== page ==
Most of us have a basic understanding of how credit and debt works based on our personal experiences. We borrow someone else’s money (the bank’s, the mortgage company’s, a friend’s), then we buy something and repay the lender with interest. That’s the basic formula: whether credit is for a house purchase, a car, or dinner at a restaurant.
Likewise, the typical questions asked are as simple as, “Who will lend me the money, and can I afford the payments?” While important considerations, we also think there are equally important questions that people aren’t asking. And right now, the question on many people’s minds is, “What will happen to debt if the dollar inflates?
So let’s talk about debt–good debt, bad debt, inflation, and credit. How do these ideas fit together?
Credit is Like Lighter Fluid
After all, credit gets things started—having a credit score allows you to participate in things like home and car buying, as well as investing. Unless you plan on paying for everything in cash (we don’t recommend it), having a credit score (and an excellent one) is necessary.
While having a credit score means taking on some debt, it shows creditors and lending institutions that you can make payments responsibly (or not). While racking up credit card debt can leave you in a tough position, using your card and paying off the balance can help you build a healthy credit score.
Without credit, banks are often unable to loan you money because they have no record of your ability to repay loans. So whether you’re planning on purchasing a house, or looking to start a business or invest in real estate, it’s important that you build healthy credit.
Credit and Opportunity Cost
In simple terms, opportunity cost is the potential future growth you lose by spending your dollars in one place over another. If you pay $30,000 in cash for a car, you have your car, yet you lose the potential growth the $30,000 could have earned if saved or invested at a high interest rate.
Debt allows you to partake in opportunities WITHOUT depleting your savings accounts. Then, if you choose, you can use the remaining cash for OTHER opportunities. Say that $30,000 goes towards a cash flowing investment, and the cash flow allows you to make your payments. Once you’ve paid off your car, you’ll still have the income from your investment.
It’s important that we stop looking at debt as a mere “necessary evil,” and instead start asking—“Can this debt further my desires, or help me partake in more opportunities?”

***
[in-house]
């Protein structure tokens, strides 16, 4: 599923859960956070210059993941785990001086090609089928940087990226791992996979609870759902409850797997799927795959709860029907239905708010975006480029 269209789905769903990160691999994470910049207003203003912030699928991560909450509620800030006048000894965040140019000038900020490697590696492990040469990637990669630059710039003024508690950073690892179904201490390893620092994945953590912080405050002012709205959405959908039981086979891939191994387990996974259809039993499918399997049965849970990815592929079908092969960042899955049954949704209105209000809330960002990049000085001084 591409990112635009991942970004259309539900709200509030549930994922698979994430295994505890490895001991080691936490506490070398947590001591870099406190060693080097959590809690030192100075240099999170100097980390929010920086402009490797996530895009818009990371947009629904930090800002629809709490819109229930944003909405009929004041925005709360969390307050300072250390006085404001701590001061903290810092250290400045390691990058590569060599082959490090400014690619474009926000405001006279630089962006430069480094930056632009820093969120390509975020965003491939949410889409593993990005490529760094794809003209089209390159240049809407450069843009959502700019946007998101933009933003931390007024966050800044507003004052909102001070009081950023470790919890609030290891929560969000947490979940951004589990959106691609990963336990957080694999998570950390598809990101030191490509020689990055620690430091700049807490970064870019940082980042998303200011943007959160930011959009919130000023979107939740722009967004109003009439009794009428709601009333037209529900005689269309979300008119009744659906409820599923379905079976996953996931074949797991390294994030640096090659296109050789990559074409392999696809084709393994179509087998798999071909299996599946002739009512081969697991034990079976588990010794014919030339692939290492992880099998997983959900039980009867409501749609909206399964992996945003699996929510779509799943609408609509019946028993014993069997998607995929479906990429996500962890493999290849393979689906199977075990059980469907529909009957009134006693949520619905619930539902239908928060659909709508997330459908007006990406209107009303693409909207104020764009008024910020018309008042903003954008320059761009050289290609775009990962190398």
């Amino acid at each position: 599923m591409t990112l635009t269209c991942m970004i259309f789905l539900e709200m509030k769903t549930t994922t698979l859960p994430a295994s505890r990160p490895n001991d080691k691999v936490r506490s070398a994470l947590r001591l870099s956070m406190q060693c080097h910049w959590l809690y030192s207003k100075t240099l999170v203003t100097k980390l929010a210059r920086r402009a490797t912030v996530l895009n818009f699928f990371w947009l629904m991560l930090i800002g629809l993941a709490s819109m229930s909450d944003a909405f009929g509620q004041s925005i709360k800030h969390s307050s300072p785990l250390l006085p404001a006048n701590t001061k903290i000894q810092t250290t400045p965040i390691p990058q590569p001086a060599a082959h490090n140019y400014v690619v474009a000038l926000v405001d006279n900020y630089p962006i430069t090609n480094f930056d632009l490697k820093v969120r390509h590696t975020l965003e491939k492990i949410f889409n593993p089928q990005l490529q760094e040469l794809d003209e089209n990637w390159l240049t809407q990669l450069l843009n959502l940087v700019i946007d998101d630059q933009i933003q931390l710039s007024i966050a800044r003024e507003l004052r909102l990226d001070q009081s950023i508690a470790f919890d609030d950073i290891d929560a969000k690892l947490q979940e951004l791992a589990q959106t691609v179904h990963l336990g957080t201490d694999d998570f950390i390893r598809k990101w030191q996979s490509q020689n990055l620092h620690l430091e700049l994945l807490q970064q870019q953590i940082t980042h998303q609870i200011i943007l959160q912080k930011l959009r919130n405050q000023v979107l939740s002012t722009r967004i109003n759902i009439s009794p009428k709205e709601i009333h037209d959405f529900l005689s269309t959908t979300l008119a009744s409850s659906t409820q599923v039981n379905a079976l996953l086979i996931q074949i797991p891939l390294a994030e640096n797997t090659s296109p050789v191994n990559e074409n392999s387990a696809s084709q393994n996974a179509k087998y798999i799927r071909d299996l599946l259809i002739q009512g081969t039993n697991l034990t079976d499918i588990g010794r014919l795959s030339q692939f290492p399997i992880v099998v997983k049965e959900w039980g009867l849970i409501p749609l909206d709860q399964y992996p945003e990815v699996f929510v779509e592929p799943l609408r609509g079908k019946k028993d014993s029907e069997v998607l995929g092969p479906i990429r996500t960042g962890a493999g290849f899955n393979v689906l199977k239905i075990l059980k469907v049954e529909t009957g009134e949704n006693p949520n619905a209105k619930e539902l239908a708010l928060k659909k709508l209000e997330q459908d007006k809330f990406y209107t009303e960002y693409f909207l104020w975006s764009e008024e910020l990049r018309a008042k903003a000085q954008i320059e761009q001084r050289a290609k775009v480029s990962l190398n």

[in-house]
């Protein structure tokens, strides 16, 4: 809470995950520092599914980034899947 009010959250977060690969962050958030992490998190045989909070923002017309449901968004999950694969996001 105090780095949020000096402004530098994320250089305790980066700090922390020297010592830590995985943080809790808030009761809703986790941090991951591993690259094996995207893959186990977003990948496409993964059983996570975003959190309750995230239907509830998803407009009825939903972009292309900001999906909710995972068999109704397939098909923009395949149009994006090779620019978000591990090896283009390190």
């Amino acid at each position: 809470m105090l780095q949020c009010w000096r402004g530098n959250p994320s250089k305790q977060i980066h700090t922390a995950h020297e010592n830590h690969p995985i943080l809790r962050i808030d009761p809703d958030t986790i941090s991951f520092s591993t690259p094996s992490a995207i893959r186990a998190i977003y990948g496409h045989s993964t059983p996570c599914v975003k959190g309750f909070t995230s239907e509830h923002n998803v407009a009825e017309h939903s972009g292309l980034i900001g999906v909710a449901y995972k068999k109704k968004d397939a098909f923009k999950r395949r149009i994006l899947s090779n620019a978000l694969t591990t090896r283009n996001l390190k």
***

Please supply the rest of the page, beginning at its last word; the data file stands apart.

While the answer won’t always be yes, it’s important that we recognize the difference between “good” (helpful) debt and “bad” debt.
Debt: The Good and the Bad
Too often, all debt is lumped together as bad. People see the word interest as a four letter word and do everything they can to avoid paying extra. Yet we forget that many things simply aren’t practical without some sort of access to credit.
Home ownership, for example, can be difficult if you aspire to pay cash. It may take you years of saving, all while paying high rent prices. Yet if you could leverage debt to own a home sooner, there’s a possibility that your mortgage payments could be lower than rent, perhaps by hundreds of dollars. How much more would you be able to save each month, if that were the case?
We define good debt as debt that is backed by an asset—like owning a home, a car, or a rental property. Debt that helps you to secure an asset can produce cash flow, allow you to drive to work, and put a roof over your head.
“Bad” debt, on the other hand, is a debt that racks up quickly with no assets behind it. The biggest culprit can be credit card debt—one time purchases often don’t do anything for us beyond a rush of endorphins. Then, you’re stuck paying off that item long after you’ve gotten your initial enjoyment. This kind of debt can quickly lead to poor spending habits, and can get us in trouble–yet most people have been through it at some point.
However, we still want to avoid labeling any debt as purely “bad.” While credit card debt can lead to unwise habits, credit cards are also a credit-building tool. Knowing when to leverage your credit, and when to pull from savings, can be useful.
The Impact of Inflation of Debt
Since COVID-19 began, there have been whispers of going into a period of higher-than-usual inflation. While this may sound like reason to be cautious, inflation actually improves good debt.
If inflation decreases the impact of your dollar, the same must be true across the board, right? This means that inflation positively affects things like mortgages and car loans, because the VALUE of your debt decreases.
This is the same reason we’re seeing banks push homeowners into refinancing into 15-year mortgages. Inflation negatively impacts the banks, because the value of your payments aren’t going as far as they used to. Shorter mortgages (AKA, higher payments) cut back on that inflation significantly, and give the banks more control.
While this may not be the best time to take on any new debt, depending on your personal circumstances, this is a great time to hang onto the payments you’re already making –especially secured, low-interest debt such as a car loan. Instead of paying it off, save and invest where you have greater *control of those dollars. More than ever, consider how you can inflation-proof your savings. And the best way to do that is to use extra dollars to save and invest rather than focusing on paying down “good” debt. (Hint: inflation also makes your life insurance premiums feel lower over time, while earning a rate that often outpaces inflation).
Want to Leverage Debt Like the Wealthy?
We specialize in alternative strategies for life insurance and investments. If we can answer questions or assist you with implementing any of these strategies, don’t hesitate to contact us.
by Carol Dewey